Hiring such reinforcements doesn’t really work in a game where there is no money. But you can still always assemble a posse.

the_militia_by_pervandr-d46r27s

In an Old World campaign, most adventures take place in villages or small towns where the PCs are staying in the home of the local chief to help reinforce his warriors for the protection of the community. These settlements are always very Wild West in character and all of them have numerous people who have weapons and know how to fight. If the players need additional manpower to drive bandits from the area or bring down a dangerous beast that has been seen nearby, there’s always a pool of potential helpers. The players might either ask the chief to give them some of his men as backup to protect the village, or they can make a call for volunteers in the great hall or the main square. Either way, the outcome is the same.

I am always a fan of making sub-systems as simple and easy to remember as possible and making them well integrated with the already existing rules. So this really isn’t anything particularly fancy or special beyond the initial idea.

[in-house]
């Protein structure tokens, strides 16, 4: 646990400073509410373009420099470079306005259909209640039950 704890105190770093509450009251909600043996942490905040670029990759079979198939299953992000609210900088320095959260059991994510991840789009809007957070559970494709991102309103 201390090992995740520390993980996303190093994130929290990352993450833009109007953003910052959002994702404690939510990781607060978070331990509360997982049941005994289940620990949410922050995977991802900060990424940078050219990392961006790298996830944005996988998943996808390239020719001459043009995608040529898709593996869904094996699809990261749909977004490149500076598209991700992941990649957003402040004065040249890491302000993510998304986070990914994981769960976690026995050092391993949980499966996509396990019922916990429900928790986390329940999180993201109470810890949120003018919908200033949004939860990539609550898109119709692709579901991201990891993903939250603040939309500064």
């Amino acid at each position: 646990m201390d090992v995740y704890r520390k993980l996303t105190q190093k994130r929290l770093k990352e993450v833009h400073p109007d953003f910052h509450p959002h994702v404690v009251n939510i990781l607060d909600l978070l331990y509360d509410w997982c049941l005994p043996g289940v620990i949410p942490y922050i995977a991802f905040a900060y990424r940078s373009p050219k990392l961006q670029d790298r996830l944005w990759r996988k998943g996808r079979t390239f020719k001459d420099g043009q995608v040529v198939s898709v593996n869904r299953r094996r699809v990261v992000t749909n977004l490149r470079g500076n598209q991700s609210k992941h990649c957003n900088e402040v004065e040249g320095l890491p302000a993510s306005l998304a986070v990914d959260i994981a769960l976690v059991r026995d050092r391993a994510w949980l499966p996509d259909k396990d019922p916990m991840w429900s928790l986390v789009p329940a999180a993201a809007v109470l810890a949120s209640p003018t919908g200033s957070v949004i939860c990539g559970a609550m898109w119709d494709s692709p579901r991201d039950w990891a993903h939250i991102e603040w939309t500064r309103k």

To gather a posse, one character in the group rolls 2d6 and adds his Charisma modifier to the roll. Using the LotFP rules, I am also adding the character’s attack bonus to the roll, but for other systems you can add the character’s level for fighters and half the character’s level for any other class. This reflects that more people will be willing to go into combat behind a leader who knows what he’s doing when it comes to fighting.

The result of the roll is the number of level 0 NPCs who come forward as volunteers, or are ordered by their chief. If the posse is gathered to defend the community from an immenent attack, or to hunt down a particularly vicious criminal, the number might be doubled. However, the number should usually not exceed 10% of the total population of the community. (Any major NPC who has a personal interest in the PCs plan might also come along.)